How the Church is failing its single members

By Mackenzie Young

I’ve noticed that the Church almost always speaks of singleness as merely a season of life – a precursor to a bigger, better time, a time to be married, a time to mother and raise children in Christ’s name.

But being single is not an “issue” to be fixed.

Your walk with the Lord is a solitary walk, filled with an entire Church to point and lead you toward Him. Your duty as a disciple of Christ is to point everyone you meet toward Christ – not merely your husband. If you believe your sole ministry is toward your future husband, it might be time for a heart check.

Being “content in your singleness” is not the point, Church. It’s about Him – whether you’re single, dating, engaged, or married.

Celibacy is a beautiful vow, and the Church almost never talks about it. Why wouldn’t we praise someone for literally devoting themselves to God, both in this life and the next? Remember that Jesus calls us to leave behind our nets in favor of a life following Him (Matthew 4:20). Sometimes, relationships can hold believers back from a full life with Christ – meaning a relationship can be a “net” that we must cast aside.

When you are single, your time is His, and you are more able to fully devote yourself to Jesus.

“An unmarried woman or virgin is concerned about the Lord’s affairs: Her aim is to be devoted to the Lord in both body and spirit. But a married woman is concerned about the affairs of this world—how she can please her husband. I am saying this for your own good, not to restrict you, but that you may live in a right way in undivided devotion to the Lord” (1 Corinthians 7:34-35).

We need, as a Church, to listen to the women that are single and feeling out of place in our home. We need to acknowledge that we have been excluding singles from the table for a long time, and that our Lord, a single man, was the one that set the table for us.

Remember Jesus’ words during the parable of the wedding banquet: “At the resurrection people will neither marry nor be given in marriage; they will be like the angels in heaven (Matthew 22:30). No one will be married in Heaven, and everyone’s endgame is Heaven, not marriage.

Sister, keep close to your heart the knowledge that Christ Jesus spent His entire human existence unmarried. His example is the perfect one to follow during your years of singleness – whether they are short or lifelong.

As a single woman, your yes is freely given to Him. The world is yours to behold, to travel, to love well. Your capacity to love is defined by Christ, and your cup is ready to be poured out into the entirety of His church. Therefore, rest in the truth that Jesus has claimed you as His love, and your love story began the day you chose to give your life to Him.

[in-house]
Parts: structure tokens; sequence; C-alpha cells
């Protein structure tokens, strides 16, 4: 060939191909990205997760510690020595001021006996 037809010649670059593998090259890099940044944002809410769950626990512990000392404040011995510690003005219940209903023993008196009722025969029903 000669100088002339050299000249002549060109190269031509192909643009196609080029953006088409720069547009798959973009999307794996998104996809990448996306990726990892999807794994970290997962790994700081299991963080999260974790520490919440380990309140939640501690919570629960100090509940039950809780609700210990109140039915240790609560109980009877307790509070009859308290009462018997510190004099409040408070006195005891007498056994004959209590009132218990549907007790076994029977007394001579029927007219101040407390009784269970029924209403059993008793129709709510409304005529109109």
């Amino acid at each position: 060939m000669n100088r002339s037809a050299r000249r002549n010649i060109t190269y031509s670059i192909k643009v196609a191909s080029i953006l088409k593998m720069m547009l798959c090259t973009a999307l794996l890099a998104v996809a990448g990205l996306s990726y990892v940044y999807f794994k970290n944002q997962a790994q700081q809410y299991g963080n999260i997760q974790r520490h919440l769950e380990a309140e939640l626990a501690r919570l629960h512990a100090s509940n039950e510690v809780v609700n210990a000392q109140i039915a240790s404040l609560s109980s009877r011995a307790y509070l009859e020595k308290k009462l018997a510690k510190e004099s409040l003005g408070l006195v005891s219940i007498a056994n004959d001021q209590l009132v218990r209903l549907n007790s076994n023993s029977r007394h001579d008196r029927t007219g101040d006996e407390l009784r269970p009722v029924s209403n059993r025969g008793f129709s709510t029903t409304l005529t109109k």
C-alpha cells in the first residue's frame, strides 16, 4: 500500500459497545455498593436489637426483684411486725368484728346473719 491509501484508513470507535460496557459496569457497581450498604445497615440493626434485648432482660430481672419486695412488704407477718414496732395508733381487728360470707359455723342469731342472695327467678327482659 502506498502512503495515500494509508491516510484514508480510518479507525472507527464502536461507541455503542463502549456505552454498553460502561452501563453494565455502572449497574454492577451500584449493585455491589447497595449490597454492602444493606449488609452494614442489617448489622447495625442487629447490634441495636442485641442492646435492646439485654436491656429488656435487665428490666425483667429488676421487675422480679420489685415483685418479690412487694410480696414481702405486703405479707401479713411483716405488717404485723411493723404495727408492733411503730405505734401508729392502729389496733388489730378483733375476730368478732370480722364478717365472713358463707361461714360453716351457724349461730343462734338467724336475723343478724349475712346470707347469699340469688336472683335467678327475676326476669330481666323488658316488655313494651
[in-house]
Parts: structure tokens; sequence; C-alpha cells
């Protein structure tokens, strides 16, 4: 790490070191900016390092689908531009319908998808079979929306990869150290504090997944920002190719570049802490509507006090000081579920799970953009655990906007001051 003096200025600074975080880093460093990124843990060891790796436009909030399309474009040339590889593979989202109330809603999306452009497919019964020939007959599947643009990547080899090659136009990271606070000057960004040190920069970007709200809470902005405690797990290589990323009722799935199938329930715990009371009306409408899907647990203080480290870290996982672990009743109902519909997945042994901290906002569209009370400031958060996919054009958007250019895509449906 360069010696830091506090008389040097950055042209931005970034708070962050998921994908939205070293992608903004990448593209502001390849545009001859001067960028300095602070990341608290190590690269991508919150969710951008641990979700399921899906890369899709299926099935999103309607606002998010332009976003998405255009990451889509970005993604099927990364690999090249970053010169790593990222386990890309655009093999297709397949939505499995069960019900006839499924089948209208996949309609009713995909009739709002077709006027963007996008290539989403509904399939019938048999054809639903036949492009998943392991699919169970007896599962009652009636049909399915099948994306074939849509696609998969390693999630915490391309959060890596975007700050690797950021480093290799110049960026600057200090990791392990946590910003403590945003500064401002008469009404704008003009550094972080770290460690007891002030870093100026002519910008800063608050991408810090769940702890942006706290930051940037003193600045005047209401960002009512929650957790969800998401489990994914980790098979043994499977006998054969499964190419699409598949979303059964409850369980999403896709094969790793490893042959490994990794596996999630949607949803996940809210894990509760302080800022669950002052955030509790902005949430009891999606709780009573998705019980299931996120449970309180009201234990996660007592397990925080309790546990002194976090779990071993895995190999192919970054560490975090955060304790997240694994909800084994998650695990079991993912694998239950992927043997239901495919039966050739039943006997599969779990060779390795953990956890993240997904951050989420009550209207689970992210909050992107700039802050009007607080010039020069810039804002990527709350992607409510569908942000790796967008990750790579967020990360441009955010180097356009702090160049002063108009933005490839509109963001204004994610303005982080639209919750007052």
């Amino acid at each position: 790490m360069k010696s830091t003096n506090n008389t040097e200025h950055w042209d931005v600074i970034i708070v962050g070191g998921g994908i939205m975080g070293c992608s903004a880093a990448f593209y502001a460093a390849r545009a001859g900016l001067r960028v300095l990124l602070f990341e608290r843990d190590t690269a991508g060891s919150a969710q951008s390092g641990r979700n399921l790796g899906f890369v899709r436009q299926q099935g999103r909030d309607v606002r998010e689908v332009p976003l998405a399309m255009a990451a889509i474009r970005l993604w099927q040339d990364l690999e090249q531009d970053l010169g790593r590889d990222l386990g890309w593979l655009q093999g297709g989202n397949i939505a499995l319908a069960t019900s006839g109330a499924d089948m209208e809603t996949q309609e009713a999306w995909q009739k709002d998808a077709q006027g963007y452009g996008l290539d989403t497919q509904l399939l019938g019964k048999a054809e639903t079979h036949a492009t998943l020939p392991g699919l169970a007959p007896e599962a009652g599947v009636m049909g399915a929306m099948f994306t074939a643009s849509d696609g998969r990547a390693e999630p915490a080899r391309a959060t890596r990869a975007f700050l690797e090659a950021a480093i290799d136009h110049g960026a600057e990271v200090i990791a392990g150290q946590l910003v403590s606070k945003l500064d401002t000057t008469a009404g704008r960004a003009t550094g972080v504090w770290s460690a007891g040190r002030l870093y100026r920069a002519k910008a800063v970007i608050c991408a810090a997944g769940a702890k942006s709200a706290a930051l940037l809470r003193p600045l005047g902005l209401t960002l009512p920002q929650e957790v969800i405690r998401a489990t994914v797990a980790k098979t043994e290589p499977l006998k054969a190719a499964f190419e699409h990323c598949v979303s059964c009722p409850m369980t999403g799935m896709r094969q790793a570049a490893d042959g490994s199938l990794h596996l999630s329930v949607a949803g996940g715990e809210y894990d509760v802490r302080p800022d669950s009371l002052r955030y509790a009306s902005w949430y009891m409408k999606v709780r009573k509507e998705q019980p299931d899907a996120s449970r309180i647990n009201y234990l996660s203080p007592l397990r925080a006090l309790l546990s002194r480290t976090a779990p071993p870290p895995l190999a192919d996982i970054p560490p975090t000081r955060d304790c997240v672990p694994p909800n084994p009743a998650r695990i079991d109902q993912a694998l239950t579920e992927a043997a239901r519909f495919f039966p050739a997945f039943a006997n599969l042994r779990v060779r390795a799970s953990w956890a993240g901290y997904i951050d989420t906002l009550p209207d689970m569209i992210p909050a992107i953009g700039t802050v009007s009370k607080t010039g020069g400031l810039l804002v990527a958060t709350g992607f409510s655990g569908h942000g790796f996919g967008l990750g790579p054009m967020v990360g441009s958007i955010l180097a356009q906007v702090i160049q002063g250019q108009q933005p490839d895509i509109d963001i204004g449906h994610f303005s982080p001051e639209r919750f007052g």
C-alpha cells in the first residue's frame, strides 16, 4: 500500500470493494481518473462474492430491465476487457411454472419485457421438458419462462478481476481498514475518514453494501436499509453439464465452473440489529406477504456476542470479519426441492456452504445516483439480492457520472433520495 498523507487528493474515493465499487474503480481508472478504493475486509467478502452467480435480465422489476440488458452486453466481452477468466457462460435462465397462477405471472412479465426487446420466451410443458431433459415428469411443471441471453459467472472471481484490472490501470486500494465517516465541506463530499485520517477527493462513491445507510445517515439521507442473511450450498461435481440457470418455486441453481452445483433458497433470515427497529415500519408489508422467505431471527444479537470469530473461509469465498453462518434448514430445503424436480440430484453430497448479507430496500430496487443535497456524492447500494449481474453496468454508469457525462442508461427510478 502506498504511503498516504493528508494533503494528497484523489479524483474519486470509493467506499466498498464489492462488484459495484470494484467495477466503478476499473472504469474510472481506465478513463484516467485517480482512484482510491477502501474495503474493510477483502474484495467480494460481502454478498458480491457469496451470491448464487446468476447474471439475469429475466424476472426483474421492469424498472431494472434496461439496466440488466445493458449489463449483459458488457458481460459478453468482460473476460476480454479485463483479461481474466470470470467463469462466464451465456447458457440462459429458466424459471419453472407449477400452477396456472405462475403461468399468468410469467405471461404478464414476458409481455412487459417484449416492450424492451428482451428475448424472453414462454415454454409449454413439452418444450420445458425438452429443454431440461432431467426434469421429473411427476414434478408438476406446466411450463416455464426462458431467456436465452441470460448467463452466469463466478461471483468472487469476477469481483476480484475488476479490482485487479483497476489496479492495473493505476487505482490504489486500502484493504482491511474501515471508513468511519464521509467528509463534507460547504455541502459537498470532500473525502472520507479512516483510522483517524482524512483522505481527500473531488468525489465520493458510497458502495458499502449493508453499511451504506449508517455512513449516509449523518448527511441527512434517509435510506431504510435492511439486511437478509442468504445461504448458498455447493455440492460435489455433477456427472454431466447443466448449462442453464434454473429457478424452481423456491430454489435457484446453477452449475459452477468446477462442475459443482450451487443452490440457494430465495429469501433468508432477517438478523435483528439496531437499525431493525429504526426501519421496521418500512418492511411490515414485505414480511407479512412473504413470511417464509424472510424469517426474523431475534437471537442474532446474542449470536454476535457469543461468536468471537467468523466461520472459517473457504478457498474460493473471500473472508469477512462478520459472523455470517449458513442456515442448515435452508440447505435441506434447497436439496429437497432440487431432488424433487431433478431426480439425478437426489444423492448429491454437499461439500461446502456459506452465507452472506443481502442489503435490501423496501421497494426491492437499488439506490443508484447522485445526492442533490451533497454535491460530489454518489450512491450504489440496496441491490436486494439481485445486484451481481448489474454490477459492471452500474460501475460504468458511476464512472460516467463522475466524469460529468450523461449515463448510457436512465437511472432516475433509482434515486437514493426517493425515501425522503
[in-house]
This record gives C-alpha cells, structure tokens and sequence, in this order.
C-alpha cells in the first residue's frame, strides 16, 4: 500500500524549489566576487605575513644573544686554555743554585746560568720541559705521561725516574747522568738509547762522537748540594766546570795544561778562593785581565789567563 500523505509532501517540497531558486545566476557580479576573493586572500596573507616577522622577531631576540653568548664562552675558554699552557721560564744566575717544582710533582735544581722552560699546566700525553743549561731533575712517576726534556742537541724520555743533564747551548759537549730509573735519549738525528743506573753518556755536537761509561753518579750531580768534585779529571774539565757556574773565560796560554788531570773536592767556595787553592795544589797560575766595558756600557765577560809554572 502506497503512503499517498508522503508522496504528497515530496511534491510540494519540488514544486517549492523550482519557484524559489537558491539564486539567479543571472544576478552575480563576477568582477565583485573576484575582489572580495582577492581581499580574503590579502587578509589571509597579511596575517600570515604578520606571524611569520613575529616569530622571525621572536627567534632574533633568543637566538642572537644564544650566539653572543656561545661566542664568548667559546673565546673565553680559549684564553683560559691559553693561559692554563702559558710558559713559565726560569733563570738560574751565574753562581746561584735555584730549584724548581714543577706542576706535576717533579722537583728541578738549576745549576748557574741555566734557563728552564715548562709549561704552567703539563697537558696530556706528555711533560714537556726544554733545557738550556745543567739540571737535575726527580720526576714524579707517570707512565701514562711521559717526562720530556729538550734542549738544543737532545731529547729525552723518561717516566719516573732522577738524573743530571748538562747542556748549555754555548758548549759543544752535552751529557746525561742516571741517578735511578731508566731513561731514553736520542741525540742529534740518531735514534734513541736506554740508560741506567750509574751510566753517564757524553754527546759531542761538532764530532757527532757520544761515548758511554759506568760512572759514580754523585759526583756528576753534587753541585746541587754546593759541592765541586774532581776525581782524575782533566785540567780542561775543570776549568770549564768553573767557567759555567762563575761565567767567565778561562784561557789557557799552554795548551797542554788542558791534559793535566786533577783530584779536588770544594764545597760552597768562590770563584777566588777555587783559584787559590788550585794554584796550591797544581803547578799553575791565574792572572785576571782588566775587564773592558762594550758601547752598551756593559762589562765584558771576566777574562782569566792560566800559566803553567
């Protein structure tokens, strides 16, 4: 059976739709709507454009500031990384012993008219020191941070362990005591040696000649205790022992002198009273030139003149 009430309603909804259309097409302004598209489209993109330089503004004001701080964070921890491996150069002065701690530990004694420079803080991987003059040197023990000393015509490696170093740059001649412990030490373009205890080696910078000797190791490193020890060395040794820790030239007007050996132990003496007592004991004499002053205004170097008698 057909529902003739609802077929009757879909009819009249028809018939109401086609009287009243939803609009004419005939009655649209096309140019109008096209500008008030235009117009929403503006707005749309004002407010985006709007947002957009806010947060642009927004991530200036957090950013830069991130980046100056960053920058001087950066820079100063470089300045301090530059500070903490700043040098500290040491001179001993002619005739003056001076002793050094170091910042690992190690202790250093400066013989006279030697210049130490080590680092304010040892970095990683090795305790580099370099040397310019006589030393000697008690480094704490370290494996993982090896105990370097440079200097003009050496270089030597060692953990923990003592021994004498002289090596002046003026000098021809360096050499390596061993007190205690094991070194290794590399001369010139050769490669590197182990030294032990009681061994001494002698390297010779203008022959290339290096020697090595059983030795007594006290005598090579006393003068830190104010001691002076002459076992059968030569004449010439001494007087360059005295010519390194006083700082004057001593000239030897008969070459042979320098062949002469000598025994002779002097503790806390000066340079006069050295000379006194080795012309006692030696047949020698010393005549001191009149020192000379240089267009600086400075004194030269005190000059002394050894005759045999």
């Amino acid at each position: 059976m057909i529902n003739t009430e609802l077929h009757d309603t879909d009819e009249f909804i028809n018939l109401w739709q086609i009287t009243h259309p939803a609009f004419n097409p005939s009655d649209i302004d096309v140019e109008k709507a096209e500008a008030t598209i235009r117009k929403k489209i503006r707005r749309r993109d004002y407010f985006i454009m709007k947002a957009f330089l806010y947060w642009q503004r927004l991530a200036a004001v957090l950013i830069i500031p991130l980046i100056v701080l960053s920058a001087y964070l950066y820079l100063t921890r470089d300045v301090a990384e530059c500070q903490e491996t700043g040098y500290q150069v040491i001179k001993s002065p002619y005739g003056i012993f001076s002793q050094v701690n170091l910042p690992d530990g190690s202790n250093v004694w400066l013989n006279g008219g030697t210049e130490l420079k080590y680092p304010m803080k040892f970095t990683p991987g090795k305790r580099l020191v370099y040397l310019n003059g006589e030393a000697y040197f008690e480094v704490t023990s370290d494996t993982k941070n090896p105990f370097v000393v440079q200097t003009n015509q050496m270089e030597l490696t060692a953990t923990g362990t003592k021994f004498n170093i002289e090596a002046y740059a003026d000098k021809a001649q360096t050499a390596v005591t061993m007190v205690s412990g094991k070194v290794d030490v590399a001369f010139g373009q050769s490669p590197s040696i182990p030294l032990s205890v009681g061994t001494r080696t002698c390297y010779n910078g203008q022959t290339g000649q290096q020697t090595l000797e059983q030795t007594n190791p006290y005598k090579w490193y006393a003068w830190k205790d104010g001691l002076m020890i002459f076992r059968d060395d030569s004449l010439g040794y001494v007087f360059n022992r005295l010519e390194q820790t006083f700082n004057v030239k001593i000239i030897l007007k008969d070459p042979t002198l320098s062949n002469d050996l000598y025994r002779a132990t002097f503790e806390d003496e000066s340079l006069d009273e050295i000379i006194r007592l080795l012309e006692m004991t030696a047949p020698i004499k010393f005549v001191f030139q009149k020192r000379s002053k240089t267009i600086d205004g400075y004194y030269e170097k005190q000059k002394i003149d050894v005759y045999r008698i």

4 thoughts on “How the Church is failing its single members

  1. Thank you for this. I have personally mentored teen girls who felt too much pressure to become part of a pair, having been inadvertently taught in the past that singleness somehow equates to spiritual incompleteness. I’ll be keeping this post in mind when it inevitably comes up again in the future.

  2. This is 100% true. It is crazy to think but around 60% of the population is actually unmarried. Yet churches act like only married people exist, they are the only “blessed” and subsequently “useful” ones yet scripture does not teach this. Worst yet is how churches pour loads of money and time into specialized programs for children, teens, and high school, then act like you disappear as an adult if you are not married. There is no safe place in churches for singles to even hang out or find friends. If an event happens it’s about “preparing oneself” or “avoiding temptation” or some other subject equally demeaning. And singles notice. We aren’t dumb. When I look around most churches I’ve been to are filled with 50% singles and many of them women. We are like a forgotten group. The church acts like motherhood is a any one can do. What about the many women who are unable to have children or ones no one has ever even asked out for coffee? It is so rude and pathetic. I’ve heard singles who are sad to be single be told tropes like “it just isn’t your time yet” or “volunteer more” or you just need to “lean into” a guy or girl you want to date. Like what on earth????? No one ever sees or tells singles they are a complete and useful person. Even the most well intentioned pastors tend to talk about their family or how they met their spouse, they don’t talk about being single not what they were able to accomplish at that time. Its gross and it needs to stop. We wonder why church numbers go down, but when you cater only to baby makers its bound to happen.

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